Page 99 - Jewish Book Annual Volume 51

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Chaim Clorfene’s and Yakov Rogalsky’s
The Path o f the Righteous
Gentile: An Introduction to the Seven Laws o f the Children o f Noah
(Southfield, Michigan: Targum Press, 1987); Aaron Lichtenstein’s
The Seven Laws o f Noah,
Second Edition (New York: Rabbi Jacob
Joseph School Press, 1986); and Rabbi Yoel Schwartz’s
A Light Unto
the Nations,
translated by Mordecai Ben-Aharon and edited by Rab­
bi Yirmeyahu Bindman (Jerusalem: Jerusalem Academy o f Jewish
Studies, 1988).
J o h n D a v id S c a l a m o n t i ’s
Ordained To Be a Jew: A Catholic Priest's Con­
version to Judaism
(Hoboken, N.J.: Ktav, 1992) is, as its subtitle
explains, a memoir of an extended spiritual journey. The book
is very readable and is particularly valuable in its argument to
born Jews to cherish the heritage they were given at birth.
A v r a h am S c h w a r t z b a u m ’s
The Bamboo Cradle: A Jewish Father’s Story
(Jerusalem: Feldheim, 1988) is about an American Jewish profes­
sor who finds a baby girl abandoned in a railroad station in China.
The true story is understandably deeply moving.
A h a r o n S h e a r -Y a s h u v ’s
Religion, Philosophy and Judaism, vol. 1: From
Christianity to Judaism
(Jerusalem: Rubin Mass, 1987). The first vol­
ume o f a projected trilogy in which the author includes a variety
of theological and philosophical writings about his views and back­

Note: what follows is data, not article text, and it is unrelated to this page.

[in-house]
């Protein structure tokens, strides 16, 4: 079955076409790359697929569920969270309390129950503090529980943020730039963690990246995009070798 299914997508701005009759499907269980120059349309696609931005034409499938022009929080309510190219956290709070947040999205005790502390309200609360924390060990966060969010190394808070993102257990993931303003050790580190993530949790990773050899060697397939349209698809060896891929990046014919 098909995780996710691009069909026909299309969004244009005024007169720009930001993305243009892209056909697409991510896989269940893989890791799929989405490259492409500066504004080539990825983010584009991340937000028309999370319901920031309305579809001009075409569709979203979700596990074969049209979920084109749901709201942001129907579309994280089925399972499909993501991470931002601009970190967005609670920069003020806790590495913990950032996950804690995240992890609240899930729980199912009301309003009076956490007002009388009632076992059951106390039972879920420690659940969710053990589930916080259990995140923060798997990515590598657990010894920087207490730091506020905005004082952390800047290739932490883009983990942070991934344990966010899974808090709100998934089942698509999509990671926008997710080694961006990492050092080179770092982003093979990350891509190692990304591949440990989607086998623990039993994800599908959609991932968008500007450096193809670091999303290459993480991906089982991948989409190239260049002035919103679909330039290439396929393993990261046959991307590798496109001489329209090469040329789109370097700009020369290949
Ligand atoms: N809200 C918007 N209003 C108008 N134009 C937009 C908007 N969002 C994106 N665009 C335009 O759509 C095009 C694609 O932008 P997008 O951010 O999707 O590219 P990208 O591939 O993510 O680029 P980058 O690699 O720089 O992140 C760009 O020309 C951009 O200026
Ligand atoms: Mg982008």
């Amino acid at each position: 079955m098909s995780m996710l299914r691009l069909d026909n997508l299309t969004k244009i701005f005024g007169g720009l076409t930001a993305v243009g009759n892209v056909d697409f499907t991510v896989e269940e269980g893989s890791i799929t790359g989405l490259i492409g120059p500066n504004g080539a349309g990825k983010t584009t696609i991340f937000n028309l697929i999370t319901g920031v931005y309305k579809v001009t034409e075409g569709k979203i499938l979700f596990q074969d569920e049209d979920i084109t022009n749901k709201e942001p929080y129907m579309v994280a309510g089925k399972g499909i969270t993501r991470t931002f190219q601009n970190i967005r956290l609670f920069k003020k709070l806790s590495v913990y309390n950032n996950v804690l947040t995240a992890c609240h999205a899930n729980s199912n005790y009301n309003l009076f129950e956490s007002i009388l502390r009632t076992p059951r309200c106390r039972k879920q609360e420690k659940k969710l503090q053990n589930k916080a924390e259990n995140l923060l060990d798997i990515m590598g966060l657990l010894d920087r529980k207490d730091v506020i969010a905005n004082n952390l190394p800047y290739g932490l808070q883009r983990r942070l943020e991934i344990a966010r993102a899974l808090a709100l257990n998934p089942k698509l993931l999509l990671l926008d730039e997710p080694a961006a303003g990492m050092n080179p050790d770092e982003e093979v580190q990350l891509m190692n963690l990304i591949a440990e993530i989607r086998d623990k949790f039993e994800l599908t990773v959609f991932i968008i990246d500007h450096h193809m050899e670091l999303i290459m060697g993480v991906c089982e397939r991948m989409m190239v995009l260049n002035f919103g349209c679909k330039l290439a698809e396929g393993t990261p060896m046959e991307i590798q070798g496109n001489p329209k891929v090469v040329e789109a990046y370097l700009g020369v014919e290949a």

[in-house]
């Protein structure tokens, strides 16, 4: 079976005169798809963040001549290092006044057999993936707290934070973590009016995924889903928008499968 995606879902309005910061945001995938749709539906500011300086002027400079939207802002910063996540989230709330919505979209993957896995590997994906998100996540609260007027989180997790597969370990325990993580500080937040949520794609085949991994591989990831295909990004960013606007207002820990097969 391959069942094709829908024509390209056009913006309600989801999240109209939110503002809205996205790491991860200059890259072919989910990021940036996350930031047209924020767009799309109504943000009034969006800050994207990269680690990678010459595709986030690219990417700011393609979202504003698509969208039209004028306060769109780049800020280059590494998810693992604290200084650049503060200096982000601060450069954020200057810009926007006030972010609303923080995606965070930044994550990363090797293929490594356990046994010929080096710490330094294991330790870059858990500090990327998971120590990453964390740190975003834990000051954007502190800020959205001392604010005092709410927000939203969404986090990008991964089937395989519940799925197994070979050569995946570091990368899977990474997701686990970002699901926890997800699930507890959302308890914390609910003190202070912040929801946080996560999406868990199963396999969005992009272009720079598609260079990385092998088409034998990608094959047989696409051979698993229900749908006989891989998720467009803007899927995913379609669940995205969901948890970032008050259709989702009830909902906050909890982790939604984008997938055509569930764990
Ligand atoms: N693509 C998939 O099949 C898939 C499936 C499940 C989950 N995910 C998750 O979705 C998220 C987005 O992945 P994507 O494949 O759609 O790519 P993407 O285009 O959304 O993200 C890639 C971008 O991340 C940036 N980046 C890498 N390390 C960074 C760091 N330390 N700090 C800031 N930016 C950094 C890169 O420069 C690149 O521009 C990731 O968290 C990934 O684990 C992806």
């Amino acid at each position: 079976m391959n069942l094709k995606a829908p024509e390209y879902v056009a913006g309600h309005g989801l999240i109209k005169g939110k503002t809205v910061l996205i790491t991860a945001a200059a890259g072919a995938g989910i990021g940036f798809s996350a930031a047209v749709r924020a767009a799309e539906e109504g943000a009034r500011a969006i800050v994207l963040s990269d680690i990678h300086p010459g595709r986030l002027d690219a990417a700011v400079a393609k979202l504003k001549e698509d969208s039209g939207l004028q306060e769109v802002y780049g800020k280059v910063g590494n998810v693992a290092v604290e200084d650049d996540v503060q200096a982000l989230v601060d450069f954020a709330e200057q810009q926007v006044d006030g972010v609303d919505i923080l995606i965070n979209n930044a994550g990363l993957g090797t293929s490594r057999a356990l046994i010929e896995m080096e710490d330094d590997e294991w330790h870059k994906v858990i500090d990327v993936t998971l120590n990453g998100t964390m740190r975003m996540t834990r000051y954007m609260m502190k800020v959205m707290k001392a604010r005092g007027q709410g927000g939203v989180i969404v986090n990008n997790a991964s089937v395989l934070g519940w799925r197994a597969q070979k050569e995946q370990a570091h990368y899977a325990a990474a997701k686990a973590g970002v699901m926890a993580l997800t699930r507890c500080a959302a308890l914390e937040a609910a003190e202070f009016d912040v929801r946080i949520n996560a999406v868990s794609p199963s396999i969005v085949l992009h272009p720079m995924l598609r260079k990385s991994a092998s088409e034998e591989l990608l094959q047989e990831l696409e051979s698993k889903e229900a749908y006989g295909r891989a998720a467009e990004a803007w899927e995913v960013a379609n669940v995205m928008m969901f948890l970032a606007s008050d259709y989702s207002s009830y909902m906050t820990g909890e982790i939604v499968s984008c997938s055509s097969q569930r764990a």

ground. The second volume, published in 1992, is currently avail­
able only in German and Hebrew editions.
D e v o r a h W i g o d e r ’s
Hope is My House
(Englewood Cliffs, N.J.;
Prentice-Hall, 1966) is extremely well-written, and filled with fas­
cinating anecdotes and encounters with some leaders o f Jewry
which document their reactions to conversion. The difficulties she
encountered from within the Jewish community are a poignant
reminder o f a once-prevalent and anti-conversionary attitude in
The biographical materials on converts are much more
sparse. Some of the available books in this group are:
E l e n a C a s s in ’s
San Nicandro: The Story o f a Religious Phenomenon
don: Cohen
West, 1957). This book is about an area in Southern
Italy where Donato Manduzio read the Bible for the first time
and decided to become Jewish. Eventually he convinced about 50
other people in San Nicandro to join him on his religious journey.
Eventually, the group learned from members o f the British army
that Judaism was still being practiced. Amazed, the villagers made
plans to move to Israel. They eventually settled in Ras-el-Ahmar,
an agricultural settlement.